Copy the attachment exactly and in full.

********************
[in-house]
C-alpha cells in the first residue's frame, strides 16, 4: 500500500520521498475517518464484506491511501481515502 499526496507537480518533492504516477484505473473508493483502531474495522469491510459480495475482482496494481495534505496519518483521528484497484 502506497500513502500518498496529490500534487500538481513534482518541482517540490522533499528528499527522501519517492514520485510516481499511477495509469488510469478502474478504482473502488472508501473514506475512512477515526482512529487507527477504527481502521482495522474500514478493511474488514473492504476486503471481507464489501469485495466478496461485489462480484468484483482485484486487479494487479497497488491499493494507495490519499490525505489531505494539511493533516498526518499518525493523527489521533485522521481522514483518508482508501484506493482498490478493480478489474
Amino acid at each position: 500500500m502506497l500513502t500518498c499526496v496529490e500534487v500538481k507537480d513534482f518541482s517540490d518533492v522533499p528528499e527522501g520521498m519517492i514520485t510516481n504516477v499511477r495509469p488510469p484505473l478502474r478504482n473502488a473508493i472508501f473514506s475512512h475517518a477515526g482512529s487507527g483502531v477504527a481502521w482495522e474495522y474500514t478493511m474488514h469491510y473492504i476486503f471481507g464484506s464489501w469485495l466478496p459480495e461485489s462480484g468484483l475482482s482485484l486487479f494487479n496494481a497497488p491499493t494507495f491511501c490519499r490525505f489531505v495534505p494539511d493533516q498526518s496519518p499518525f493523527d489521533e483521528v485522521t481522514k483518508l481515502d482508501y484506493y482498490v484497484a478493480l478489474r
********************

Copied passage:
[in-house]
C-alpha cells in the first residue's frame, strides 16, 4: 500500500520521498475517518464484506491511501481515502 499526496507537480518533492504516477484505473473508493483502531474495522469491510459480495475482482496494481495534505496519518483521528484497484 502506497500513502500518498496529490500534487500538481513534482518541482517540490522533499528528499527522501519517492514520485510516481499511477495509469488510469478502474478504482473502488472508501473514506475512512477515526482512529487507527477504527481502521482495522474500514478493511474488514473492504476486503471481507464489501469485495466478496461485489462480484468484483482485484486487479494487479497497488491499493494507495490519499490525505489531505494539511493533516498526518499518525493523527489521533485522521481522514483518508482508501484506493482498490478493480478489474
Amino acid at each position: 500500500m502506497l500513502t500518498c499526496v496529490e500534487v500538481k507537480d513534482f518541482s517540490d518533492v522533499p528528499e527522501g520521498m519517492i514520485t510516481n504516477v499511477r495509469p488510469p484505473l478502474r478504482n473502488a473508493i472508501f473514506s475512512h475517518a477515526g482512529s487507527g483502531v477504527a481502521w482495522e474495522y474500514t478493511m474488514h469491510y473492504i476486503f471481507g464484506s464489501w469485495l466478496p459480495e461485489s462480484g468484483l475482482s482485484l486487479f494487479n496494481a497497488p491499493t494507495f491511501c490519499r490525505f489531505v495534505p494539511d493533516q498526518s496519518p499518525f493523527d489521533e483521528v485522521t481522514k483518508l481515502d482508501y484506493y482498490v484497484a478493480l478489474r